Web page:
If your marriage is on the rocks, you may be considering divorce. But there are a few things every person should consider before taking that next step:
1. Is Divorce the Best Option?
Many people divorce out of anger or frustration. Either something happens to strain the marriage, or arguments slowly build until they become overwhelming. Frustrated and unhappy, their gut reaction is to end the marriage. Separation is seen as an escape, when spouses really should ask themselves whether it’s a FIX for the problems they are experiencing. Many people divorce and enter new relationships only to discover that the incompatibility was not with their first spouse, but with the patterns they bring into their relationships.
2. Should This Problem End the Marriage?
A second problem is that people inflate the significance of certain events and throw away an otherwise decent marriage that could be salvaged. Infidelity is the perfect example of this. Many people treat infidelity as an automatic ticket to divorce court. Yet the reality is that infidelity is quite common and occurs just as often in happy marriages as it does in those that are deteriorating. Spouses shouldn’t make their decision on the basis of past events or indiscretions, but whether there is love and care towards one another going forward.
3. Will Separation Solve More Problems than It Created?
People commonly divorce over issues that won’t be helped by a separation. For example, money problems, parenting issues, and problems with in-laws or work and family life are commonly cited as primary reasons for a divorce. But many issues are likely to get worse, not better, with a divorce. Especially when you have kids, divorce does not end your relationship with your spouse, it merely changes it. Are disputes over parenting an issue now? You can multiply this ten-fold once each of you go your own separate ways and are trying to parent across two households. Money a problem? Each of you will instantly become poorer once the separation papers are signed and you’re no longer able to pool resources. In-laws a pain? They’ll still be there after divorce, possibly more hostile than ever.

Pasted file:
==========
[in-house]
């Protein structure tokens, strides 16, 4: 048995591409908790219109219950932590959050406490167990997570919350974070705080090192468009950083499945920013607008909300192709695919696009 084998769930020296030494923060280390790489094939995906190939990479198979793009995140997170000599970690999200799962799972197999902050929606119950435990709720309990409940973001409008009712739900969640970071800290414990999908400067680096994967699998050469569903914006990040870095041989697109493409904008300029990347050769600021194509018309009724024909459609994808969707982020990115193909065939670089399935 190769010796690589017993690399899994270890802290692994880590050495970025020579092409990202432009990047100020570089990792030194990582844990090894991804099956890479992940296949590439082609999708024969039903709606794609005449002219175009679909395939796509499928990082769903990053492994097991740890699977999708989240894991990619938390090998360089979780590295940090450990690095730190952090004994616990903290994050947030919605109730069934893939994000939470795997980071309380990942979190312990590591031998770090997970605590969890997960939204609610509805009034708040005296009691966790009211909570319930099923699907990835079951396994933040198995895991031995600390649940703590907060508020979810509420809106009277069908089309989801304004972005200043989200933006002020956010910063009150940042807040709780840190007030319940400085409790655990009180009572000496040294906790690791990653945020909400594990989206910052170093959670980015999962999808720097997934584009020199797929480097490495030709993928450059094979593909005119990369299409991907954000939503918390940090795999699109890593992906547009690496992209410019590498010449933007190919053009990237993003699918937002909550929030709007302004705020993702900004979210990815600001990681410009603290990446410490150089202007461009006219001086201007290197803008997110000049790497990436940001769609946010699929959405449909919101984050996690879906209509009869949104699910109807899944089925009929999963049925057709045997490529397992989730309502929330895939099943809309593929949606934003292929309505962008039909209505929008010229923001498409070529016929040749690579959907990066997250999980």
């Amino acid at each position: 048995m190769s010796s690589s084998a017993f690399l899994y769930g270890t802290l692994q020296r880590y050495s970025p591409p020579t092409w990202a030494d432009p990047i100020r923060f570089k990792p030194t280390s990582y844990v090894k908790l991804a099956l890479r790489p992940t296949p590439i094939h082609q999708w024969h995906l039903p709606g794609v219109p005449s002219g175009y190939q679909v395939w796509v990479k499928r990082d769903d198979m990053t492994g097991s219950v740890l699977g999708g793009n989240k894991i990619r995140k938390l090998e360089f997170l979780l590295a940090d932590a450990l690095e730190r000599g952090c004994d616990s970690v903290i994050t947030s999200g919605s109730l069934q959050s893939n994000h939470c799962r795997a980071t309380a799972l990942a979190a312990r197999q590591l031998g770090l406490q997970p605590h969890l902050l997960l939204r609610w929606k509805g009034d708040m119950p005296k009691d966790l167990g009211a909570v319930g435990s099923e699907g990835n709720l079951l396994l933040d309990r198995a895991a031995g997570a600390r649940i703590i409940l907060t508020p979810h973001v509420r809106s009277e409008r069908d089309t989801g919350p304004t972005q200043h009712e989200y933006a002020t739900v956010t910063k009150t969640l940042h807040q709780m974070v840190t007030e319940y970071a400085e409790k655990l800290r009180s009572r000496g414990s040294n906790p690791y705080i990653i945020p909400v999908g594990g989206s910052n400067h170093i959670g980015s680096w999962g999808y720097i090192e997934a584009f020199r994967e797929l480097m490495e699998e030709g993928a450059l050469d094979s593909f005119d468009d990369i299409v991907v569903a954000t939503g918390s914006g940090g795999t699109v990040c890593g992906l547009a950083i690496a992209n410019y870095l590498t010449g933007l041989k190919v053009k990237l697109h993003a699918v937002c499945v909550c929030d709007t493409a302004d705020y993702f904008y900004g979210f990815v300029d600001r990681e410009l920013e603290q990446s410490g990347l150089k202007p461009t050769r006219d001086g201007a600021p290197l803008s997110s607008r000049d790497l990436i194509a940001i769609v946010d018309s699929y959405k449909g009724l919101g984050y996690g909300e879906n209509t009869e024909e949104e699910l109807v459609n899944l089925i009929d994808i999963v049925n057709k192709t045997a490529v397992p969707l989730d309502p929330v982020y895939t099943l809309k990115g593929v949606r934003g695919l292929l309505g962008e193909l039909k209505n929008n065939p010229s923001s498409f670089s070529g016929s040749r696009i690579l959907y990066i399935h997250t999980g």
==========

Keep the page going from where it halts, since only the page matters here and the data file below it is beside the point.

4. What About the Kids?
If there are children involved, you should think long and hard about the decision to divorce and exhaust all other options first. Divorce is hard on children. While the damage it does is routinely downplayed by the public or altogether ignored, the reality is that divorce can be just as harmful as any type of child abuse. Children enduring their parent’s separation often exhibit symptoms just as severe as that seen in abused kids, and long-term negative outcomes are often worse than that for things like physical or sexual abuse. This is because divorce is more than just the initial implosion of a child’s family. It frequently creates ongoing lifestyle changes that elevate stress and cause additional turmoil for many years to come. On a more positive note, there are ways to minimize the harm that divorce does to your children. It’s not the marriage certificate that matters, but the instability and changes in lifestyle and parenting that come with the breakdown of family. Minimize these harmful changes and you can limit the damage done and ensure your children comes away from it without any permanent scars. So if a separation is unavoidable, read up on the subject and take the steps to prevent the common pitfalls that damage children.